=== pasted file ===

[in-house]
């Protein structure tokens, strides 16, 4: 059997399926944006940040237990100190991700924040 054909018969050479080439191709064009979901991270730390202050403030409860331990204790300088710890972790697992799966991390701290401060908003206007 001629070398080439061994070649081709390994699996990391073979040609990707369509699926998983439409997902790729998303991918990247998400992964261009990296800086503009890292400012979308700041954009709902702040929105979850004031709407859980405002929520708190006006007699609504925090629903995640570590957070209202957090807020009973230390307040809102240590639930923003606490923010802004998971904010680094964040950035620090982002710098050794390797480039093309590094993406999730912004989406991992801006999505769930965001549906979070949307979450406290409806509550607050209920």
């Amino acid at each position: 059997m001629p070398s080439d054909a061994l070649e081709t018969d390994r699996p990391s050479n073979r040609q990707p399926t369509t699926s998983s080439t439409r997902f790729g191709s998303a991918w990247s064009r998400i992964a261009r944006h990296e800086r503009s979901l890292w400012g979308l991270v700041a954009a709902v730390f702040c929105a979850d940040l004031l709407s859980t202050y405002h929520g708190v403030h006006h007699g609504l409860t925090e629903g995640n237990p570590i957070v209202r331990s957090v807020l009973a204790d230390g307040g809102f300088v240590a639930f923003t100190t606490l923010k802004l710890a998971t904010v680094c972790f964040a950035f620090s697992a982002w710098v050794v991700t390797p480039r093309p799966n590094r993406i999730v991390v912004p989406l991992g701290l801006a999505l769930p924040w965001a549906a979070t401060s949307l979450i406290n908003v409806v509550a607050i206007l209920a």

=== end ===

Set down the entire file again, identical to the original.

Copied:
[in-house]
């Protein structure tokens, strides 16, 4: 059997399926944006940040237990100190991700924040 054909018969050479080439191709064009979901991270730390202050403030409860331990204790300088710890972790697992799966991390701290401060908003206007 001629070398080439061994070649081709390994699996990391073979040609990707369509699926998983439409997902790729998303991918990247998400992964261009990296800086503009890292400012979308700041954009709902702040929105979850004031709407859980405002929520708190006006007699609504925090629903995640570590957070209202957090807020009973230390307040809102240590639930923003606490923010802004998971904010680094964040950035620090982002710098050794390797480039093309590094993406999730912004989406991992801006999505769930965001549906979070949307979450406290409806509550607050209920």
């Amino acid at each position: 059997m001629p070398s080439d054909a061994l070649e081709t018969d390994r699996p990391s050479n073979r040609q990707p399926t369509t699926s998983s080439t439409r997902f790729g191709s998303a991918w990247s064009r998400i992964a261009r944006h990296e800086r503009s979901l890292w400012g979308l991270v700041a954009a709902v730390f702040c929105a979850d940040l004031l709407s859980t202050y405002h929520g708190v403030h006006h007699g609504l409860t925090e629903g995640n237990p570590i957070v209202r331990s957090v807020l009973a204790d230390g307040g809102f300088v240590a639930f923003t100190t606490l923010k802004l710890a998971t904010v680094c972790f964040a950035f620090s697992a982002w710098v050794v991700t390797p480039r093309p799966n590094r993406i999730v991390v912004p989406l991992g701290l801006a999505l769930p924040w965001a549906a979070t401060s949307l979450i406290n908003v409806v509550a607050i206007l209920a």